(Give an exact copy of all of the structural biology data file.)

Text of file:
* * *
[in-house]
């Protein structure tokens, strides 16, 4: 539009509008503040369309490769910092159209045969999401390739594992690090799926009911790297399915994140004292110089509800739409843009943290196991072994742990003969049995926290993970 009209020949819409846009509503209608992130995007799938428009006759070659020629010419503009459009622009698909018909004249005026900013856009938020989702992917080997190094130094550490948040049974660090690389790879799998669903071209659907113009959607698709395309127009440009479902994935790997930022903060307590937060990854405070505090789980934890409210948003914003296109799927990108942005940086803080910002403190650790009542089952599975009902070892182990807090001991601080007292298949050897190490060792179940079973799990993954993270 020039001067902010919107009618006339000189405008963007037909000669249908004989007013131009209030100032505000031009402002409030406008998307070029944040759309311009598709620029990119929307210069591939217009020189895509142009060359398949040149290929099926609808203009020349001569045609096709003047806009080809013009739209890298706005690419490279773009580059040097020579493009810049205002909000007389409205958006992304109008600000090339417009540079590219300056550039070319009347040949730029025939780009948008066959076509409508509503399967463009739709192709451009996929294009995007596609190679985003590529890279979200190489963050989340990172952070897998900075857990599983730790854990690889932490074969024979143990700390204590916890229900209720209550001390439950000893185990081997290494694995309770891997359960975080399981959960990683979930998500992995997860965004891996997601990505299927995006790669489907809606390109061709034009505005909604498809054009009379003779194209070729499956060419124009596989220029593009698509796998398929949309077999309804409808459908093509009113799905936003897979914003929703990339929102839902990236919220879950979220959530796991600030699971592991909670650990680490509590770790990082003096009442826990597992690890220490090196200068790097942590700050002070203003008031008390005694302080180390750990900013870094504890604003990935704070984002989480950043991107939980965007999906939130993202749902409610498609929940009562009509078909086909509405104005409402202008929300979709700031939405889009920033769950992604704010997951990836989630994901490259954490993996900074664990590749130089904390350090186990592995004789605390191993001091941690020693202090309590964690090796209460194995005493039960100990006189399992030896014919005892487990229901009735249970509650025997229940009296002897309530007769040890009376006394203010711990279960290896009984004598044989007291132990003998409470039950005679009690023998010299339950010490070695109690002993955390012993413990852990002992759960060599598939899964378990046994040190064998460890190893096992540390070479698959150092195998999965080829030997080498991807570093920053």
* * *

[in-house]
């Protein structure tokens, strides 16, 4: 539009509008503040369309490769910092159209045969999401390739594992690090799926009911790297399915994140004292110089509800739409843009943290196991072994742990003969049995926290993970 009209020949819409846009509503209608992130995007799938428009006759070659020629010419503009459009622009698909018909004249005026900013856009938020989702992917080997190094130094550490948040049974660090690389790879799998669903071209659907113009959607698709395309127009440009479902994935790997930022903060307590937060990854405070505090789980934890409210948003914003296109799927990108942005940086803080910002403190650790009542089952599975009902070892182990807090001991601080007292298949050897190490060792179940079973799990993954993270 020039001067902010919107009618006339000189405008963007037909000669249908004989007013131009209030100032505000031009402002409030406008998307070029944040759309311009598709620029990119929307210069591939217009020189895509142009060359398949040149290929099926609808203009020349001569045609096709003047806009080809013009739209890298706005690419490279773009580059040097020579493009810049205002909000007389409205958006992304109008600000090339417009540079590219300056550039070319009347040949730029025939780009948008066959076509409508509503399967463009739709192709451009996929294009995007596609190679985003590529890279979200190489963050989340990172952070897998900075857990599983730790854990690889932490074969024979143990700390204590916890229900209720209550001390439950000893185990081997290494694995309770891997359960975080399981959960990683979930998500992995997860965004891996997601990505299927995006790669489907809606390109061709034009505005909604498809054009009379003779194209070729499956060419124009596989220029593009698509796998398929949309077999309804409808459908093509009113799905936003897979914003929703990339929102839902990236919220879950979220959530796991600030699971592991909670650990680490509590770790990082003096009442826990597992690890220490090196200068790097942590700050002070203003008031008390005694302080180390750990900013870094504890604003990935704070984002989480950043991107939980965007999906939130993202749902409610498609929940009562009509078909086909509405104005409402202008929300979709700031939405889009920033769950992604704010997951990836989630994901490259954490993996900074664990590749130089904390350090186990592995004789605390191993001091941690020693202090309590964690090796209460194995005493039960100990006189399992030896014919005892487990229901009735249970509650025997229940009296002897309530007769040890009376006394203010711990279960290896009984004598044989007291132990003998409470039950005679009690023998010299339950010490070695109690002993955390012993413990852990002992759960060599598939899964378990046994040190064998460890190893096992540390070479698959150092195998999965080829030997080498991807570093920053």